U.S. Consulate: Claim breach airspace baseless and unfounded
WILLEMSTAD – Venezuela accused the United States of spying on a Non-Aligned Movement summit it recently hosted, saying Venezuelan fighter jets had intercepted a U.S. surveillance plane and forced it to turn back.
According to the U.S. Consulate in Curaçao these claims that a plane of the American Defense violated the Venezuelan airspace on September 16 and 17 are baseless and unfounded.
"We know a military aircraft carried out flight patterns 130 nautical miles from Margarita island, collecting information, carrying out intelligence operations on the summit," said Defense Minister Vladimir Padrino Lopez.
He said a US Coast Guard Dash 8 plane was detected near Venezuelan airspace on Friday and Saturday, "flagrantly violating international norms" by failing to announce itself to the Venezuelan military's air traffic controllers.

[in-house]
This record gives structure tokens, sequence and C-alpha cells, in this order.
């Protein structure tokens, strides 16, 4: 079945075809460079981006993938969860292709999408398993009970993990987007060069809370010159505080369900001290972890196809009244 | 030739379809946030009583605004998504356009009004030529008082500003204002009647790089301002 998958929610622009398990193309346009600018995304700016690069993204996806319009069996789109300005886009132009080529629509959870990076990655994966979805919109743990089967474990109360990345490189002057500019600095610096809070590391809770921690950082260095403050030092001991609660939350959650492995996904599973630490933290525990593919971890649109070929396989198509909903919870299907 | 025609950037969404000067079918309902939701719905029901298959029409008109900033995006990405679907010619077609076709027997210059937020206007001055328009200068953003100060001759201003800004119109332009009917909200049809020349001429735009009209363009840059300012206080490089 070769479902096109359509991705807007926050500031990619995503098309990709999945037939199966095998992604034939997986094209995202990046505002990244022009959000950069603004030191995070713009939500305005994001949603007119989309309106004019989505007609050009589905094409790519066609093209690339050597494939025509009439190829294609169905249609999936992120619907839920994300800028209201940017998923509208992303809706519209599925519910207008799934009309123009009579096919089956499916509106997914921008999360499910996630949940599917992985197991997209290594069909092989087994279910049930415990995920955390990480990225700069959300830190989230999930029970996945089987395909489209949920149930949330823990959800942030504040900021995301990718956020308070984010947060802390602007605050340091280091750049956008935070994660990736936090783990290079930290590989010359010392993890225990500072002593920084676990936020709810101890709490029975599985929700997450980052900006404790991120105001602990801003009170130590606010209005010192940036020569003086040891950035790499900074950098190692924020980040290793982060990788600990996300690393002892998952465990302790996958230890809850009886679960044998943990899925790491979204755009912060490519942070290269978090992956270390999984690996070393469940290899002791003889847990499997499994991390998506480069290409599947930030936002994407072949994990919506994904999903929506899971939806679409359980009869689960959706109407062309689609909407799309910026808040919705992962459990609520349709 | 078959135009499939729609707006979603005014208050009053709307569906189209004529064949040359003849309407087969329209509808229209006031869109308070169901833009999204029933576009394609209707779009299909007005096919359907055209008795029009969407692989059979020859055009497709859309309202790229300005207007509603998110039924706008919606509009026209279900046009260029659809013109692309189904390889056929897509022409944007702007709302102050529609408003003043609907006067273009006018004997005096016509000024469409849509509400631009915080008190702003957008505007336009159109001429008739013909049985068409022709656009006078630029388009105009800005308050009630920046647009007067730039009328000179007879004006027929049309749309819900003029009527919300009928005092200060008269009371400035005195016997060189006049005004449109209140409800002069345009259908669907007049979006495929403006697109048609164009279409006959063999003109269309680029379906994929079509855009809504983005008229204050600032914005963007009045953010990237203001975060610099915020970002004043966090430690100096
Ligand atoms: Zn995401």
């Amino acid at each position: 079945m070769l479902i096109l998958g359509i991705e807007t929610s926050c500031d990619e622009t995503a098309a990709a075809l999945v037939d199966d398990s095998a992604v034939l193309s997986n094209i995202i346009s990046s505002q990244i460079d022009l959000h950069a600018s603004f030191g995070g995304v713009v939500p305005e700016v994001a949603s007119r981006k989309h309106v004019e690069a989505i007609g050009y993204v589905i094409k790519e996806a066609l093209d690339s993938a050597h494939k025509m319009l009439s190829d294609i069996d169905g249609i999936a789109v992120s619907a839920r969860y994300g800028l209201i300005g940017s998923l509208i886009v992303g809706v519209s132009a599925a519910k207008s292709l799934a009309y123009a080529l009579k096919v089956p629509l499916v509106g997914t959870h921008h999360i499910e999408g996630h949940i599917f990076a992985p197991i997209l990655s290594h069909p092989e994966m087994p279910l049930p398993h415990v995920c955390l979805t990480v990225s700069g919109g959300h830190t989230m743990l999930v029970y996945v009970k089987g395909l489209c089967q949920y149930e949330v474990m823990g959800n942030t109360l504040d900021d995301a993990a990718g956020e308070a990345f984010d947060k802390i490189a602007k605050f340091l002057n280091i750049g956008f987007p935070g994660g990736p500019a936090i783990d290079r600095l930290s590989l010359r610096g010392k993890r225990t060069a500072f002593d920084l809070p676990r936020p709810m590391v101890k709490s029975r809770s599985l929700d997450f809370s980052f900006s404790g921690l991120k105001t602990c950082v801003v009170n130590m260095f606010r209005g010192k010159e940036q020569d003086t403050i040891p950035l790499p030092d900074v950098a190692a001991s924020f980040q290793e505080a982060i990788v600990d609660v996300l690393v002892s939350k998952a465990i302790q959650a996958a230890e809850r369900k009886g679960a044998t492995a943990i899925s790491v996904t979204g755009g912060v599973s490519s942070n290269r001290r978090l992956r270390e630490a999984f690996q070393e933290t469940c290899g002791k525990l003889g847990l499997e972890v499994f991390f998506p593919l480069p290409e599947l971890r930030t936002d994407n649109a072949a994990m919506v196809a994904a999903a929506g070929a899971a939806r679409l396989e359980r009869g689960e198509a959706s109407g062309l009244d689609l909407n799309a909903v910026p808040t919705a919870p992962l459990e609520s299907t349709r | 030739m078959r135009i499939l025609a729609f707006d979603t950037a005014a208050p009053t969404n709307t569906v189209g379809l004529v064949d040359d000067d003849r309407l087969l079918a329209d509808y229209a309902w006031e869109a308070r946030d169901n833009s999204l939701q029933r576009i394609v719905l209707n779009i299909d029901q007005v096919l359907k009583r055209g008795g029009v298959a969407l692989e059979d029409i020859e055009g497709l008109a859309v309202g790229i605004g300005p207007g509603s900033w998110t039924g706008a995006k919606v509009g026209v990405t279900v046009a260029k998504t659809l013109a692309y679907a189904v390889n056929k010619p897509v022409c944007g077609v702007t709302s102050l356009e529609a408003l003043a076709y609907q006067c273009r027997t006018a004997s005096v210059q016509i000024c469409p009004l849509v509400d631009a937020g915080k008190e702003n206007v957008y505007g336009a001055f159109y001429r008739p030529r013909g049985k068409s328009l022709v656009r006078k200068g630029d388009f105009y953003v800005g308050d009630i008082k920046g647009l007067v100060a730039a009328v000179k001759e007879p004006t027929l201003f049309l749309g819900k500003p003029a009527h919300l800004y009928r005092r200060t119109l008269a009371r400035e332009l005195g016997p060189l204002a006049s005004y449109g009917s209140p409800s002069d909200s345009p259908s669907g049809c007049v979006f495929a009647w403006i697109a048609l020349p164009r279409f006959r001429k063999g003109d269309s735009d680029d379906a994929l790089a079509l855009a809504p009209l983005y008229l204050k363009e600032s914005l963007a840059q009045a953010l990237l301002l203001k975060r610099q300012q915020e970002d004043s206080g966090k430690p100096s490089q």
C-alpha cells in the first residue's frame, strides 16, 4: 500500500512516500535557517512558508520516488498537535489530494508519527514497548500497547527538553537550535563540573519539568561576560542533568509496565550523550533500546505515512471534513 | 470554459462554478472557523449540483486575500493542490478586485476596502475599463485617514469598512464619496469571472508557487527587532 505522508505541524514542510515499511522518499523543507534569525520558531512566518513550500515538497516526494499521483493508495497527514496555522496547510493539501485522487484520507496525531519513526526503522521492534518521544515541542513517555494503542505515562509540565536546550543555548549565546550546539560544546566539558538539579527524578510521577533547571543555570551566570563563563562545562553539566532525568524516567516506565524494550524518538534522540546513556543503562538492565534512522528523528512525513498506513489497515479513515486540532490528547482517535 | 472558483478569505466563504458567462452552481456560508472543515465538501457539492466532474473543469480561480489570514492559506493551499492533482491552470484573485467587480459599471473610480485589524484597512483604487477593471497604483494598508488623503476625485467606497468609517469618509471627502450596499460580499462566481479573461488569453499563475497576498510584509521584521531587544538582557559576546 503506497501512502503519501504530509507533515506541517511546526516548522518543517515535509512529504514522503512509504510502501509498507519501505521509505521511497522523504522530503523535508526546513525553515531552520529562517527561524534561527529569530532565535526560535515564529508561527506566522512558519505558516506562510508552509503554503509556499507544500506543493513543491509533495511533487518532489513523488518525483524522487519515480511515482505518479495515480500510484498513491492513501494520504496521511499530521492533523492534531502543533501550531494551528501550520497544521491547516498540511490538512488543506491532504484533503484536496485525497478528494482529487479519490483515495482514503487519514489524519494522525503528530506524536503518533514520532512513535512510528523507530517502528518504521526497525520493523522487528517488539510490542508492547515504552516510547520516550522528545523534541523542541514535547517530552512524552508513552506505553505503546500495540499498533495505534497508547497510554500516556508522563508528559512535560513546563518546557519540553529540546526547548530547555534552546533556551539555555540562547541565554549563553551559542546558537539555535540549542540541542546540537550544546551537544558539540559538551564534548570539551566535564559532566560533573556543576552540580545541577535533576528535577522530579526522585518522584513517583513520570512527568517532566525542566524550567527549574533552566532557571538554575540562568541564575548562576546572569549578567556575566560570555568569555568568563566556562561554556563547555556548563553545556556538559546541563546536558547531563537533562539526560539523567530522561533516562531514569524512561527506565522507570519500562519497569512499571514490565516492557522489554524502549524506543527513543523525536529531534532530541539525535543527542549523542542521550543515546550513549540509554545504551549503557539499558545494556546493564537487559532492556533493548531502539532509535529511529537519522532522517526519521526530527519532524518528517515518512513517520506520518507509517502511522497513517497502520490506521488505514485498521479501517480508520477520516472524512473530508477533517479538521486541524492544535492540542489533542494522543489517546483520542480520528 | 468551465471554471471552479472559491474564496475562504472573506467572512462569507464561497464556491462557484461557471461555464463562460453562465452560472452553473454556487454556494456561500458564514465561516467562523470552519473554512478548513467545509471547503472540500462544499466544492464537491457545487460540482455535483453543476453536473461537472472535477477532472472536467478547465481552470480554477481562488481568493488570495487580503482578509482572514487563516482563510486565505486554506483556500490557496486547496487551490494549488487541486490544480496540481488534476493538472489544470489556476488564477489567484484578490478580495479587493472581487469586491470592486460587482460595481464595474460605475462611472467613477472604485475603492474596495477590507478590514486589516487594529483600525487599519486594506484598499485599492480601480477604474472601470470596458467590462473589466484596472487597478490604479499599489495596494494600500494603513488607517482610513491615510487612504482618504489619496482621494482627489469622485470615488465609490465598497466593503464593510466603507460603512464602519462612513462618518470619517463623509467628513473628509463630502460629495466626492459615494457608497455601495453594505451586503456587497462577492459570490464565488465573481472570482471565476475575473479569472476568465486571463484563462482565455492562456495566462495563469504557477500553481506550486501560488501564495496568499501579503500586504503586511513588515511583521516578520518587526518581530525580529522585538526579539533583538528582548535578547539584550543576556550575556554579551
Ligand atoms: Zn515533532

"Our fighter jets, commanded by the president, flew out, intercepted the aircraft and informed (its crew) of the violation it was committing. The aircraft agreed to return to its base," on the island of Curaçao, the minister said.
He called the incident a "provocation" that "underestimated" Venezuela's capacity to respond.
President Nicolás Maduro asked Chancellor Delcy Rodríguez to file a complaint against the U.S. during the General Assembly of the United Nations. It is not known if the Chancellor has done this.
According to the U.S. Consulate, the plane was deployed in international airspace to detect active illegal trade and to disrupt this. The aircraft remained throughout the mission in international airspace. The area is known for illegal maritime trade. Those missions are planned to ensure that they do not violate the internationally recognized national boundaries, said the U.S. Consulate.